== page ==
Vinyl chloride and cis-dichloroethene dechlorination kinetics and microorganism growth under substrate limiting conditions.

TitleVinyl chloride and cis-dichloroethene dechlorination kinetics and microorganism growth under substrate limiting conditions.
Publication TypeJournal Article
Year of Publication2004
AuthorsCupples, AM, Spormann AM, McCarty PL
JournalEnvironmental science & technology
Volume38
Issue4
Pagination1102-7
Date Published2004 Feb 15
ISSN0013-936X
KeywordsBacteria, Biodegradation, Environmental, Carcinogens, Dichloroethylenes, Kinetics, Models, Theoretical, Population Dynamics, Soil Microbiology, Soil Pollutants, Vinyl Chloride
AbstractThe reductive dechlorination of tetrachloroethene (PCE) and trichloroethene (TCE) at contaminated sites often results in the accumulation of cis-1,2-dichloroethene (DCE) and vinyl chloride (VC), rather than the nonhazardous end product ethene. This accumulation may be caused by the absence of appropriate microorganisms, insufficient supply of donor substrate, or reaction kinetic limitations. Here, we address the issue of reaction kinetic limitations by investigating the effect of limiting substrate concentrations (electron donor and acceptor) on DCE and VC dechlorination kinetics and microorganism growth by bacterium VS. For this, a model based on Monod kinetics, but also accounting for competition between electron acceptors and the effect of low electron donor and acceptor concentrations (dual-substrate kinetics), was examined. Competitive coefficients for VC (7.8 +/- 1.5 microM) and DCE (3.6 +/- 1.1 microM) were obtained and included in the model. The half velocity coefficient for hydrogen, the electron donor, was experimentally determined (7 +/- 2 nM) through investigating dechlorination over different substrate concentrations. This complete model was then used, along with experimental data, to determine substrate concentrations at which the dechlorinating microorganisms would be in net decay. Notably, the model indicates net decay will result if the total electron acceptor concentration (DCE plus VC) is below 0.7 microM, regardless of electron donor levels. The ability to achieve sustainable bioremediation to acceptable levels can be greatly influenced by this threshold level.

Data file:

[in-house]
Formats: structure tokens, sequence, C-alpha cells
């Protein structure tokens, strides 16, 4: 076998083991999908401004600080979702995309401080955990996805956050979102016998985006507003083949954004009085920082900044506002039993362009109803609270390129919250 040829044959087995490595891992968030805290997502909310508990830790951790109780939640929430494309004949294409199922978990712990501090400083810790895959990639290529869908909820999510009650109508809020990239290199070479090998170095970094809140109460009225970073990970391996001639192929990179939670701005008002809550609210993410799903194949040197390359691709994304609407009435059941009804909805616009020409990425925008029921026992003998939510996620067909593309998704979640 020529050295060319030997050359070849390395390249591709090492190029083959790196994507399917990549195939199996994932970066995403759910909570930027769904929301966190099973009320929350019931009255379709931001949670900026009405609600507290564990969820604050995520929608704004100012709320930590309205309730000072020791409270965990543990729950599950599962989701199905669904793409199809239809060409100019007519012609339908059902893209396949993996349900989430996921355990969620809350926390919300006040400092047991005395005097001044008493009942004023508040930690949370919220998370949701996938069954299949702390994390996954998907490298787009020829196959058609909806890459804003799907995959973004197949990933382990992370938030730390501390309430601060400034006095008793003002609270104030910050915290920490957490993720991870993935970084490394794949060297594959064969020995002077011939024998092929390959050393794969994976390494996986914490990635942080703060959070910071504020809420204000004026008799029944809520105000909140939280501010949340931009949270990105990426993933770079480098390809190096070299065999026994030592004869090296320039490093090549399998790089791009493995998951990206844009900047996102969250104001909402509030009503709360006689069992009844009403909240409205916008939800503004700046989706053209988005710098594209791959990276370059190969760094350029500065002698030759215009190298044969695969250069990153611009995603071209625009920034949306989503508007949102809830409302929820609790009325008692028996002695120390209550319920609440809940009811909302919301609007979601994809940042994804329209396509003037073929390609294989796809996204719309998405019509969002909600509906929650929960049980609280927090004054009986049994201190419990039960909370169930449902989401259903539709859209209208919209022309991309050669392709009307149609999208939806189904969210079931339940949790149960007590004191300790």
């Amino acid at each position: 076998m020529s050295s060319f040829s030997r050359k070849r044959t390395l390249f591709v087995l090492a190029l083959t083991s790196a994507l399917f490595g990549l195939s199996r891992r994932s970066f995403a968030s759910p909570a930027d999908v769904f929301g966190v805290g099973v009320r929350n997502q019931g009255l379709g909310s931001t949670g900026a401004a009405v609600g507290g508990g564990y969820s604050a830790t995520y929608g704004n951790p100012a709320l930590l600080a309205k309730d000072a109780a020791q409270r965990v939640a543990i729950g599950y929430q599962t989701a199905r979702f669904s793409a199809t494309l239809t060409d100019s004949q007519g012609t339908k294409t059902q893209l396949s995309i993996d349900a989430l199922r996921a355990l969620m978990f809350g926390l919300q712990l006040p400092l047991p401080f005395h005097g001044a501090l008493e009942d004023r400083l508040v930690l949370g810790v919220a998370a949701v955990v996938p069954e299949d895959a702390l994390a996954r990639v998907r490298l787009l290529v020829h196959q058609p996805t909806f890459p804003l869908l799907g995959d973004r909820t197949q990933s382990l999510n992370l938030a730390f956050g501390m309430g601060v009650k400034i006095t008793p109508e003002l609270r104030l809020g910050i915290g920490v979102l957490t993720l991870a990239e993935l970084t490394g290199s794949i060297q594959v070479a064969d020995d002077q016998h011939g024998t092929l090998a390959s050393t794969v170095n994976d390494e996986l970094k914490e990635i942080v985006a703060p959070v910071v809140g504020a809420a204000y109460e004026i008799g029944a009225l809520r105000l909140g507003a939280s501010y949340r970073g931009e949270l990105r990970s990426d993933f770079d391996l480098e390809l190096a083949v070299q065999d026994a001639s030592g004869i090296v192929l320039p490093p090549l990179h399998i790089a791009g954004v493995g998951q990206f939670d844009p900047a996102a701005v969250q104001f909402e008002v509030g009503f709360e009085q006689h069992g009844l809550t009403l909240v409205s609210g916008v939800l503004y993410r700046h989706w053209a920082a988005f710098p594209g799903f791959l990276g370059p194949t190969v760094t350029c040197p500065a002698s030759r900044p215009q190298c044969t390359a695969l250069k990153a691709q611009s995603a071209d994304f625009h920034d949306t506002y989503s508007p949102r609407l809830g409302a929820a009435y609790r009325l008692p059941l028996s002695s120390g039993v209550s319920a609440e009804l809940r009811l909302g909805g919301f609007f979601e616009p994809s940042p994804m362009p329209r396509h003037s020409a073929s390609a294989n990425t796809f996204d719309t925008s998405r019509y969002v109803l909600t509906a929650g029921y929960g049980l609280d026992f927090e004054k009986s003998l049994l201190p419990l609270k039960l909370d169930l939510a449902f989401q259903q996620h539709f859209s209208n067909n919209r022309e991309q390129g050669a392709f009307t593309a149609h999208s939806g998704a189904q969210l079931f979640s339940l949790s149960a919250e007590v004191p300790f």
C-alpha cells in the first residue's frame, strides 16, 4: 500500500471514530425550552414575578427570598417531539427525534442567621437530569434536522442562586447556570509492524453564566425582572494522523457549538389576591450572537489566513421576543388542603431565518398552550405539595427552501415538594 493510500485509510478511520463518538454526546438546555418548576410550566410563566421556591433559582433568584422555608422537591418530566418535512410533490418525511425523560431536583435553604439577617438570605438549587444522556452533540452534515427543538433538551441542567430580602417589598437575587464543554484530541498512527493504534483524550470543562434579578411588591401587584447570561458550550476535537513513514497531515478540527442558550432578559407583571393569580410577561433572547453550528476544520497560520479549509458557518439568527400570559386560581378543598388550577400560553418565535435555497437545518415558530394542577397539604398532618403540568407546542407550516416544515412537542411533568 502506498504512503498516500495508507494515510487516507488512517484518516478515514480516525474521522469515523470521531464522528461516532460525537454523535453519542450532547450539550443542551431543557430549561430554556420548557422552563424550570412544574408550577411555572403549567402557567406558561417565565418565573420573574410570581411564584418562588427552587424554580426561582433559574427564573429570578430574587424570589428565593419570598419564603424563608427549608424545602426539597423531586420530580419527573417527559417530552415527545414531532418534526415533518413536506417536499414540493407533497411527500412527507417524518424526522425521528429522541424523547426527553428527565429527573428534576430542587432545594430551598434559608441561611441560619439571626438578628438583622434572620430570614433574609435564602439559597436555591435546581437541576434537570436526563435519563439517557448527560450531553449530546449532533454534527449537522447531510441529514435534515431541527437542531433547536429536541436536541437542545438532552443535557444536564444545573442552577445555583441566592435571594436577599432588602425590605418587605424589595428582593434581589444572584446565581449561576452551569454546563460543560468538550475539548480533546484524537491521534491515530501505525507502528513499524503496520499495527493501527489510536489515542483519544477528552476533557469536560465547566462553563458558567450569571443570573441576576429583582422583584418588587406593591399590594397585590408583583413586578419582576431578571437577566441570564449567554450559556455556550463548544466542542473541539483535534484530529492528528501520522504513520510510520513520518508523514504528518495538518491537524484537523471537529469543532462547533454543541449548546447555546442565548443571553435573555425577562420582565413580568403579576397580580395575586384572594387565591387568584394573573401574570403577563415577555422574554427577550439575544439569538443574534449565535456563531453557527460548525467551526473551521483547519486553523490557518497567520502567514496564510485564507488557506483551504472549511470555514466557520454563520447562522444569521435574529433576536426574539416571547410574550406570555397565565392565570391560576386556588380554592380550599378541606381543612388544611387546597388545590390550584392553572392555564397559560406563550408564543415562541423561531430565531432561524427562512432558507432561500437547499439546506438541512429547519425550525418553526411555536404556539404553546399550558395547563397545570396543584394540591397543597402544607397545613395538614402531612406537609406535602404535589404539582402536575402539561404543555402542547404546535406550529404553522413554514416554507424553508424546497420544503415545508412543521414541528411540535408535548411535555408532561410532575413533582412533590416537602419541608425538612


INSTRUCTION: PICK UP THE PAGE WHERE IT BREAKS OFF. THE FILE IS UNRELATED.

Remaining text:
Alternate JournalEnviron. Sci. Technol.
0 November 24, 2010